The last chance this year to ease restrictions on people receiving Medicare home health services lies in getting an amendment passed in the starkly divided U.S. Senate.
The David Jayne Medicare Homebound Modernization Act of 2002, named for the Atlanta man with ALS who has led the fight to pass it, would remove restrictions on people receiving home health nursing services who meet certain criteria, including those with ALS. Currently, Medicare home health care recipients can lose their services if they leave their homes for more than brief absences, except for approved reasons.
With talk in the Senate of a last-minute prescription drug compromise bill, at press time Sen. Susan Collins (R-Maine) was watching for a chance to file the Jayne amendment (S. 2085) as an attachment to a viable health care bill. "If we can't include it in one bill, we will try to include it in another," a Collins aide said.
The House bill
"A hollow victory" is how Jayne described the House of Representatives' version of homebound restriction reform, passed on June 28 as part of the House prescription drug package.
Under current law, people receiving Medicare home health services (in-home skilled nursing assistance with bathing, feeding and other basic functions) may only leave home for "brief and infrequent" absences. New language passed by the House clarifies that absences "such as an occasional trip to the barber or a walk around the block" are permissible.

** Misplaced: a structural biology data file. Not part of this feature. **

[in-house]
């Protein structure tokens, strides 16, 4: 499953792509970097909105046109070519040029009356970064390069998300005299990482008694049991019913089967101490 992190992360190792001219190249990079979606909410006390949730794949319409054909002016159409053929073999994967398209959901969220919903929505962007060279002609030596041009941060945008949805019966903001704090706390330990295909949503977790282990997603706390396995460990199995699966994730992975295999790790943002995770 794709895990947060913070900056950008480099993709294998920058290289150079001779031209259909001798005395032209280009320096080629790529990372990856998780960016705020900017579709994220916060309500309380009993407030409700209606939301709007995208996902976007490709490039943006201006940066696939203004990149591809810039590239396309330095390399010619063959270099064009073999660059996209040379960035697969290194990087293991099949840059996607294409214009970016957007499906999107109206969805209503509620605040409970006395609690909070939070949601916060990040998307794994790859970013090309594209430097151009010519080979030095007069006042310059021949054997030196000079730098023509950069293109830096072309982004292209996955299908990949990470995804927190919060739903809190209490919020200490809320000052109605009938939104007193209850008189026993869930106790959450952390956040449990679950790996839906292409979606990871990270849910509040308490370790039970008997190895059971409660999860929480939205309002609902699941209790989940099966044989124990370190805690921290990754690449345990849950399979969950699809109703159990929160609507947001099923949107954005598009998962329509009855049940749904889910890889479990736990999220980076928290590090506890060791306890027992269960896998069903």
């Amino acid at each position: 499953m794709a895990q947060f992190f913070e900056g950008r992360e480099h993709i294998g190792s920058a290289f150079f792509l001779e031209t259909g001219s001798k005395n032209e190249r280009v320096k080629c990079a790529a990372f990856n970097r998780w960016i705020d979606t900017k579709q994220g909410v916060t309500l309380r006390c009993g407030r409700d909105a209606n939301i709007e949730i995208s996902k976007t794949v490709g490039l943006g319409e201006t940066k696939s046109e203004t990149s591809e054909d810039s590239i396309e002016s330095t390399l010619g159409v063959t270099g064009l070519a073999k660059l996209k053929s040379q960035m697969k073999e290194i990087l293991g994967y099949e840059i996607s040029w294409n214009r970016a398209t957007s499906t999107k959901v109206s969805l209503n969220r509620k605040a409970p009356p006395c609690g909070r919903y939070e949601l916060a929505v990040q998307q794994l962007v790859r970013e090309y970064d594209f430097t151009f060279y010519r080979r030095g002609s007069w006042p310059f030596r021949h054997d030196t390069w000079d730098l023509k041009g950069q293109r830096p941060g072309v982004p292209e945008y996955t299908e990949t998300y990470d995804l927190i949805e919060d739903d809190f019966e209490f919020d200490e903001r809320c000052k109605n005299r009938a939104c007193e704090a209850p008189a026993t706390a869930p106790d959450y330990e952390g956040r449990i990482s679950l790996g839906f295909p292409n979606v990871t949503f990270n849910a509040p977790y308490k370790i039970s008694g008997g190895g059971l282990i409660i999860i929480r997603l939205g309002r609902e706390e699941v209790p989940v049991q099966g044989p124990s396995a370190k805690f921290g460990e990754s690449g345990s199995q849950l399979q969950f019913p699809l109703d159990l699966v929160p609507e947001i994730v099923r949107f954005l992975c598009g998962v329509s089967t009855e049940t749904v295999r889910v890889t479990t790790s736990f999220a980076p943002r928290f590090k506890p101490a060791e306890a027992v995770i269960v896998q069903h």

"This is a huge disappointment to what we were fighting for," said Jayne, who founded the National Coalition to Amend the Homebound Restriction, an online coalition of about 13,000 people and 46 organizations, including MDA.
Members of the MDA National Task Force on Public Awareness have also lobbied Congress to amend the restriction.
William Altaffer of Tucson, Ariz., a member of the MDA National Task Force on Public Awareness Steering Committee, added, "A trip to the barber or a walk around the block will do little to end the isolation or improve the quality of life for homebound Medicare patients."
To aid passage of the amendment in the current session of Congress, Jayne urges people to contact their senators or representatives.